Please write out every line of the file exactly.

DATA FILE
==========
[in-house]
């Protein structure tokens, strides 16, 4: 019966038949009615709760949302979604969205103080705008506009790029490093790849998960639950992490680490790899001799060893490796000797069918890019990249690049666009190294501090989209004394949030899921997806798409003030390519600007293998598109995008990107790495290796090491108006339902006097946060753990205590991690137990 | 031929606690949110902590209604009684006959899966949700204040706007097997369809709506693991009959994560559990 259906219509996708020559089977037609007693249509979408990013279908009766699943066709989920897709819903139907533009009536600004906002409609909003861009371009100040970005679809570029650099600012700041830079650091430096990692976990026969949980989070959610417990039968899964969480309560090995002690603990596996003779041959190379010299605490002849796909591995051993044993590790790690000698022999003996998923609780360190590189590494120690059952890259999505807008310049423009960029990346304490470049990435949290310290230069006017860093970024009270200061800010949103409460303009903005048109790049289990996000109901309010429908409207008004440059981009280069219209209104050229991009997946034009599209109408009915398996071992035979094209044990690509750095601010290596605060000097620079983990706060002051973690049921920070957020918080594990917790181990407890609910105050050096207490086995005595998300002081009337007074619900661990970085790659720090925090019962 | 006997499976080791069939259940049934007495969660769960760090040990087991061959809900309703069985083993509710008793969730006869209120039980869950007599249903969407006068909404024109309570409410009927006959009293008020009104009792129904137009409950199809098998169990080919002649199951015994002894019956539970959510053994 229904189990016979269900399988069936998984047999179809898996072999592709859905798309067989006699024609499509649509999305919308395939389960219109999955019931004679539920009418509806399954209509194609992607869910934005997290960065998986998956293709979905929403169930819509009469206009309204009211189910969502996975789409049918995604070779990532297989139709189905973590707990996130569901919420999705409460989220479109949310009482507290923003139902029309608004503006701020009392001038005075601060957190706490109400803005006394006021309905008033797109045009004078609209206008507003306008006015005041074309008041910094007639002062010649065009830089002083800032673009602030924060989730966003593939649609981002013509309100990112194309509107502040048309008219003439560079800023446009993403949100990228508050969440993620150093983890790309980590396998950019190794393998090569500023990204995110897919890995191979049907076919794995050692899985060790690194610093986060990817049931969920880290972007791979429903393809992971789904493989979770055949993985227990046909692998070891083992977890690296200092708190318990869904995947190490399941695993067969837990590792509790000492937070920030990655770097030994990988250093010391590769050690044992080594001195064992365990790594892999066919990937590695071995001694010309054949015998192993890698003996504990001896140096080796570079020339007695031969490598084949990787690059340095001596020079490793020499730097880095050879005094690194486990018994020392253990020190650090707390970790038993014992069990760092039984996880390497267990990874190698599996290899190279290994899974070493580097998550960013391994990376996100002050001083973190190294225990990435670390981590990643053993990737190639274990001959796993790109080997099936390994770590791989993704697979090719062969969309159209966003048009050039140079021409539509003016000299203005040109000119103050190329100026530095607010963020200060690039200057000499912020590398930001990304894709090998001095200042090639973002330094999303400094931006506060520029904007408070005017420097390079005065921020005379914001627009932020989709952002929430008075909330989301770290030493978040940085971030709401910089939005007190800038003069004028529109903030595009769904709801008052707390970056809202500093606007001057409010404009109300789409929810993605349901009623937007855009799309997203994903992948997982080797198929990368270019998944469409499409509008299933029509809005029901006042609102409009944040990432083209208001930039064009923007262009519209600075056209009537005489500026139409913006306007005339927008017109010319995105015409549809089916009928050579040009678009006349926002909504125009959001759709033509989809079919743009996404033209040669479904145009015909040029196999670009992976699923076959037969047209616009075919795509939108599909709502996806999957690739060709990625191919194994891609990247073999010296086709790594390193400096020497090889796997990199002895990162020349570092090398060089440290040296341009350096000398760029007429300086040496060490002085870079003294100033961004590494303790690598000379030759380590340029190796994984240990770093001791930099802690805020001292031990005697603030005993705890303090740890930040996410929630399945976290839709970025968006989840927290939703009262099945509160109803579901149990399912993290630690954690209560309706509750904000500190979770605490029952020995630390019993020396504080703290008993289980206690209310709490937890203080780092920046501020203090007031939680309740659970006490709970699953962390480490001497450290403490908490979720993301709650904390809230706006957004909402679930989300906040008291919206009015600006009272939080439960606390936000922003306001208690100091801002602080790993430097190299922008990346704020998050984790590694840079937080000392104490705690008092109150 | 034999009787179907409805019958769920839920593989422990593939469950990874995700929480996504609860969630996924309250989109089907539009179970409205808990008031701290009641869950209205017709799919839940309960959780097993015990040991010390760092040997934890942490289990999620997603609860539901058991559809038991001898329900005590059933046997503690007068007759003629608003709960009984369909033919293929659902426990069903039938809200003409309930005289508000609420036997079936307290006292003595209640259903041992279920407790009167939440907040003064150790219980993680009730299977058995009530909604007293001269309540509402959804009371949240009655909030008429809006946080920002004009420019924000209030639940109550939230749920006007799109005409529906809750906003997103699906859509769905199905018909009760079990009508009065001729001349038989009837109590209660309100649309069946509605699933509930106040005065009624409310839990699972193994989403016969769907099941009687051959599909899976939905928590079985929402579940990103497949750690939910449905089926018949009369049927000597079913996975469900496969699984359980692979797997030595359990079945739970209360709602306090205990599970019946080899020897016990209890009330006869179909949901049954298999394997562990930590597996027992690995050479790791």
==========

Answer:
[in-house]
């Protein structure tokens, strides 16, 4: 019966038949009615709760949302979604969205103080705008506009790029490093790849998960639950992490680490790899001799060893490796000797069918890019990249690049666009190294501090989209004394949030899921997806798409003030390519600007293998598109995008990107790495290796090491108006339902006097946060753990205590991690137990 | 031929606690949110902590209604009684006959899966949700204040706007097997369809709506693991009959994560559990 259906219509996708020559089977037609007693249509979408990013279908009766699943066709989920897709819903139907533009009536600004906002409609909003861009371009100040970005679809570029650099600012700041830079650091430096990692976990026969949980989070959610417990039968899964969480309560090995002690603990596996003779041959190379010299605490002849796909591995051993044993590790790690000698022999003996998923609780360190590189590494120690059952890259999505807008310049423009960029990346304490470049990435949290310290230069006017860093970024009270200061800010949103409460303009903005048109790049289990996000109901309010429908409207008004440059981009280069219209209104050229991009997946034009599209109408009915398996071992035979094209044990690509750095601010290596605060000097620079983990706060002051973690049921920070957020918080594990917790181990407890609910105050050096207490086995005595998300002081009337007074619900661990970085790659720090925090019962 | 006997499976080791069939259940049934007495969660769960760090040990087991061959809900309703069985083993509710008793969730006869209120039980869950007599249903969407006068909404024109309570409410009927006959009293008020009104009792129904137009409950199809098998169990080919002649199951015994002894019956539970959510053994 229904189990016979269900399988069936998984047999179809898996072999592709859905798309067989006699024609499509649509999305919308395939389960219109999955019931004679539920009418509806399954209509194609992607869910934005997290960065998986998956293709979905929403169930819509009469206009309204009211189910969502996975789409049918995604070779990532297989139709189905973590707990996130569901919420999705409460989220479109949310009482507290923003139902029309608004503006701020009392001038005075601060957190706490109400803005006394006021309905008033797109045009004078609209206008507003306008006015005041074309008041910094007639002062010649065009830089002083800032673009602030924060989730966003593939649609981002013509309100990112194309509107502040048309008219003439560079800023446009993403949100990228508050969440993620150093983890790309980590396998950019190794393998090569500023990204995110897919890995191979049907076919794995050692899985060790690194610093986060990817049931969920880290972007791979429903393809992971789904493989979770055949993985227990046909692998070891083992977890690296200092708190318990869904995947190490399941695993067969837990590792509790000492937070920030990655770097030994990988250093010391590769050690044992080594001195064992365990790594892999066919990937590695071995001694010309054949015998192993890698003996504990001896140096080796570079020339007695031969490598084949990787690059340095001596020079490793020499730097880095050879005094690194486990018994020392253990020190650090707390970790038993014992069990760092039984996880390497267990990874190698599996290899190279290994899974070493580097998550960013391994990376996100002050001083973190190294225990990435670390981590990643053993990737190639274990001959796993790109080997099936390994770590791989993704697979090719062969969309159209966003048009050039140079021409539509003016000299203005040109000119103050190329100026530095607010963020200060690039200057000499912020590398930001990304894709090998001095200042090639973002330094999303400094931006506060520029904007408070005017420097390079005065921020005379914001627009932020989709952002929430008075909330989301770290030493978040940085971030709401910089939005007190800038003069004028529109903030595009769904709801008052707390970056809202500093606007001057409010404009109300789409929810993605349901009623937007855009799309997203994903992948997982080797198929990368270019998944469409499409509008299933029509809005029901006042609102409009944040990432083209208001930039064009923007262009519209600075056209009537005489500026139409913006306007005339927008017109010319995105015409549809089916009928050579040009678009006349926002909504125009959001759709033509989809079919743009996404033209040669479904145009015909040029196999670009992976699923076959037969047209616009075919795509939108599909709502996806999957690739060709990625191919194994891609990247073999010296086709790594390193400096020497090889796997990199002895990162020349570092090398060089440290040296341009350096000398760029007429300086040496060490002085870079003294100033961004590494303790690598000379030759380590340029190796994984240990770093001791930099802690805020001292031990005697603030005993705890303090740890930040996410929630399945976290839709970025968006989840927290939703009262099945509160109803579901149990399912993290630690954690209560309706509750904000500190979770605490029952020995630390019993020396504080703290008993289980206690209310709490937890203080780092920046501020203090007031939680309740659970006490709970699953962390480490001497450290403490908490979720993301709650904390809230706006957004909402679930989300906040008291919206009015600006009272939080439960606390936000922003306001208690100091801002602080790993430097190299922008990346704020998050984790590694840079937080000392104490705690008092109150 | 034999009787179907409805019958769920839920593989422990593939469950990874995700929480996504609860969630996924309250989109089907539009179970409205808990008031701290009641869950209205017709799919839940309960959780097993015990040991010390760092040997934890942490289990999620997603609860539901058991559809038991001898329900005590059933046997503690007068007759003629608003709960009984369909033919293929659902426990069903039938809200003409309930005289508000609420036997079936307290006292003595209640259903041992279920407790009167939440907040003064150790219980993680009730299977058995009530909604007293001269309540509402959804009371949240009655909030008429809006946080920002004009420019924000209030639940109550939230749920006007799109005409529906809750906003997103699906859509769905199905018909009760079990009508009065001729001349038989009837109590209660309100649309069946509605699933509930106040005065009624409310839990699972193994989403016969769907099941009687051959599909899976939905928590079985929402579940990103497949750690939910449905089926018949009369049927000597079913996975469900496969699984359980692979797997030595359990079945739970209360709602306090205990599970019946080899020897016990209890009330006869179909949901049954298999394997562990930590597996027992690995050479790791």